May 21, 2018
Long a healthy staple in Japanese cuisine, bean curd is tasty and nutritious, even for meat eaters!
Touted as a super food that is as rich in nutrients as it is in history, tofu, or bean curd, is a fantastic ingredient used in all styles of Japanese cooking. Made from soya beans, tofu is low in fat and packed with protein, amino acids, iron, calcium and other nutrients.
As a healthy alternative to meat, it is favoured by vegetarians, who would otherwise not get enough protein from excluding meat and fish. Medical studies also suggest that eating soya-based foods benefits heart health and weight loss as well as prevents certain cancers.
Introduced to Japan from China over a thousand years ago, tofu is made by coagulating soya milk and pressing the curds into blocks. Soya beans are soaked, then cooked. The residue (okara) is separated from the soya milk (tonyu), which is then solidified with a sea brine coagulant called nigari. Different types of tofu are made by varying the amount of water drained from the tonyu.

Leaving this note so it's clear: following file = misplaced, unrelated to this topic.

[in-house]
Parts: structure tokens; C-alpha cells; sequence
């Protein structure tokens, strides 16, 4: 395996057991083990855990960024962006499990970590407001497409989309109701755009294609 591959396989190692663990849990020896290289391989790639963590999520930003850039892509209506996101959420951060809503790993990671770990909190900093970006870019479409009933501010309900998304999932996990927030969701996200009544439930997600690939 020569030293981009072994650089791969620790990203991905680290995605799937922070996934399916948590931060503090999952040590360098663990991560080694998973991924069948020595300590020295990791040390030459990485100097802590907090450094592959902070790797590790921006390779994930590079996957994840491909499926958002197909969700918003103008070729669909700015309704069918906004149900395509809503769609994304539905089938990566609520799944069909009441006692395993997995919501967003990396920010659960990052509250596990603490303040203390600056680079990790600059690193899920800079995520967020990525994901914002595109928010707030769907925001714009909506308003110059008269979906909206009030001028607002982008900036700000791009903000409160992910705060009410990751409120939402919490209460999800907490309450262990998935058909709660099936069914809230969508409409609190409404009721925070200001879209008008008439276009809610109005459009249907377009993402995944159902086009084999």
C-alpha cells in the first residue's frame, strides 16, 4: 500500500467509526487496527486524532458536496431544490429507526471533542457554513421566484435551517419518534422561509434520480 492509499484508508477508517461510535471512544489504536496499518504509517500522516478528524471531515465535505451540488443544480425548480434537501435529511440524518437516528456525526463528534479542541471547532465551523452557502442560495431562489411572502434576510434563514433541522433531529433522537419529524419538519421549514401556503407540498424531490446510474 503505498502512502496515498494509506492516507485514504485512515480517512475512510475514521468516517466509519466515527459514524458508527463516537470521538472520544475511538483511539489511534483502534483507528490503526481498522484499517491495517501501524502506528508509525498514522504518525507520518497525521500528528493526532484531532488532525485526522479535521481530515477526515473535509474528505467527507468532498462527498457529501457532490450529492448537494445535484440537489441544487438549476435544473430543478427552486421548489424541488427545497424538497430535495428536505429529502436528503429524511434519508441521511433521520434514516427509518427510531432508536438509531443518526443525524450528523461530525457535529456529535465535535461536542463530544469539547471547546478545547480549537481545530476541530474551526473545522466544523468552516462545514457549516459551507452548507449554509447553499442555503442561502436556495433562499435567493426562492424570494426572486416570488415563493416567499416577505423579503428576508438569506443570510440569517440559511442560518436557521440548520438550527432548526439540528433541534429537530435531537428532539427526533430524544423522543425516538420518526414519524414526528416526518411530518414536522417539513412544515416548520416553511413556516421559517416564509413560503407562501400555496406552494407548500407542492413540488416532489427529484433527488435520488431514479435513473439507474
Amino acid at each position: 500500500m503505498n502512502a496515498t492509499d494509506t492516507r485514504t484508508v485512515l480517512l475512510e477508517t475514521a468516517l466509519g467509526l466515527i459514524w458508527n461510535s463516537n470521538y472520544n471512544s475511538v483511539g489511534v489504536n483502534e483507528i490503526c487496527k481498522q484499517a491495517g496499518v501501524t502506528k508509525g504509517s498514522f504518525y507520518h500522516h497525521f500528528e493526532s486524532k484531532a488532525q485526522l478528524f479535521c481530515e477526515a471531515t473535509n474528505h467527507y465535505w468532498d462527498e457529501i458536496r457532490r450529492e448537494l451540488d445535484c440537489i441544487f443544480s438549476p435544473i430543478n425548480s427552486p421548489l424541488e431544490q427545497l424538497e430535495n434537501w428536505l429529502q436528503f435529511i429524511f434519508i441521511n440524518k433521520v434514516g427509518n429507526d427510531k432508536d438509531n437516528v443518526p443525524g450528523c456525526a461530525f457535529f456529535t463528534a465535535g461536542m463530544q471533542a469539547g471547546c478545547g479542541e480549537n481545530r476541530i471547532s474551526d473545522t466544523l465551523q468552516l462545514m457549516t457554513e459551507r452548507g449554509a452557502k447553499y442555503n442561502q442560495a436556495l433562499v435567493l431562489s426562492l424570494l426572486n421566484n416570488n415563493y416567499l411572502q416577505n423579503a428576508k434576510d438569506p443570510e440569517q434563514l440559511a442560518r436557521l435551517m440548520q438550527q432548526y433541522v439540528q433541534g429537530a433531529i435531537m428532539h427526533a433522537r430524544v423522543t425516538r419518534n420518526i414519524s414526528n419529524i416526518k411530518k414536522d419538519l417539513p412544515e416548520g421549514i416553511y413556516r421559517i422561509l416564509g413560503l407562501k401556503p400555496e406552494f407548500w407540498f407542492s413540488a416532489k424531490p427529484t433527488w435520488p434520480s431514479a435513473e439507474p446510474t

Today, if you visit Japan, you will notice small shops selling fresh tofu using this centuries-old technique. Yes, in Japan, bean curd is often used and eaten on the day it is made—a small, everyday luxury! This is peak tofu—freshly made and smooth with just a hint of sweetness.
While we may not be able to enjoy Japanese tofu in its fresh form in Singapore, it can still be found in packs at premium supermarkets. There are many different varieties and levels of firmness, but Japanese tofu tends to be softer, whiter and more delicately flavoured than the Chinese version that many of us are familiar with. An opened pack of tofu will stay good in the refrigerator for two to three days.
In the kitchen, Japanese tofu is a wonderfully versatile ingredient that can be used in everything from soups to fried dishes. One big tip: Although tofu has a delicate taste on its own, it is also able to absorb flavours very well, so go ahead and use it in marinades and sauces.
Japan also enjoys several varieties of tofu that do not exist anywhere else. Let’s take a closer look at some of them, namely ganmodoki, yuba and koya dofu.
(TEXT Denyse Yeo )